Treasury yields fall Benchmark 10-year Treasury yields plumbed technical support at 7-month lows of 2.15% earlier this week in a flight to safety, despite the Fed’s seeming indifference to slower inflation trends in its quest to systematically withdraw monetary policy accommodation. Near term, we expect that Treasuries could remain within a relatively tight 2% to 2.3% trading range. But over the course of 2017, 10’s could begin to rise back up to 2.60% to 2.65%, and eventually retrace the “Taper-Tantrum” peak from 2013 of 3%, perhaps by the end of 2018.

Strong quarterly earnings results Corporate profits in the first quarter of 2017 were the best in five years in the U.S., and the best in eight years in Europe. So after seven consecutive negative y/y quarters through the second quarter of 2016 (due to the collapse in energy prices), the earnings recession is officially over. Revenues and earnings per share in the first quarter of 2017 rose 8% and 15% y/y, respectively, with 76% of the companies beating by an average of about 5%. Profit margins rose by about 6% and share buybacks added about 2%. Energy, financials, materials and technology were the stars of the season, which helped to spark a 5% rally in stocks from oversold levels at Easter to record highs in early June.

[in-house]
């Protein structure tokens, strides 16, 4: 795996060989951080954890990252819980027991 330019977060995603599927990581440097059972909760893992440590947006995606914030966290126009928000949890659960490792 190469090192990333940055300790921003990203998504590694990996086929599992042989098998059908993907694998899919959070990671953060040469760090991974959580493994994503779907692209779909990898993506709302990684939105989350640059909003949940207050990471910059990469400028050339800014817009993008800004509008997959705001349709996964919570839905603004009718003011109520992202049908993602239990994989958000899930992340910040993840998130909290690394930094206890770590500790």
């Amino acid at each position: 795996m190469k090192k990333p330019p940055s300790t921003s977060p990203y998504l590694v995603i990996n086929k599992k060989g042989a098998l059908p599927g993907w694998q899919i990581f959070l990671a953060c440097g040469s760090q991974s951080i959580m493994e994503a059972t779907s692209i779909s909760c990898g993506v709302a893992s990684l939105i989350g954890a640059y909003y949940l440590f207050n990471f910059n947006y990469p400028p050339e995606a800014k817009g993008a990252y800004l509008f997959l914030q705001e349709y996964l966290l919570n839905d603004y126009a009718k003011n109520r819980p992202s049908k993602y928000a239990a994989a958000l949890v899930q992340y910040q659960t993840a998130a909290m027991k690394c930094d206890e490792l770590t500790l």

Mixed picture for the labor market The official unemployment rate (U-3) ticked down to a 16-year low of 4.3% in May, while the labor impairment rate (U-6) fell to near-decade low of 8.4%. But both of these metrics declined for the wrong reasons, as nonfarm and private payrolls were much weaker than expected—with sizable downward revisions in March and April—while the household survey, retail, manufacturing and government hiring were all negative. Nonfarm payrolls added a disappointing 138,000 jobs in May and, combined with March’s weather-impaired final gain of only 50,000 jobs, the last three months averaged only 121,000—the slowest pace in five years—and nearly half the robust pace of 224,000 in January and February.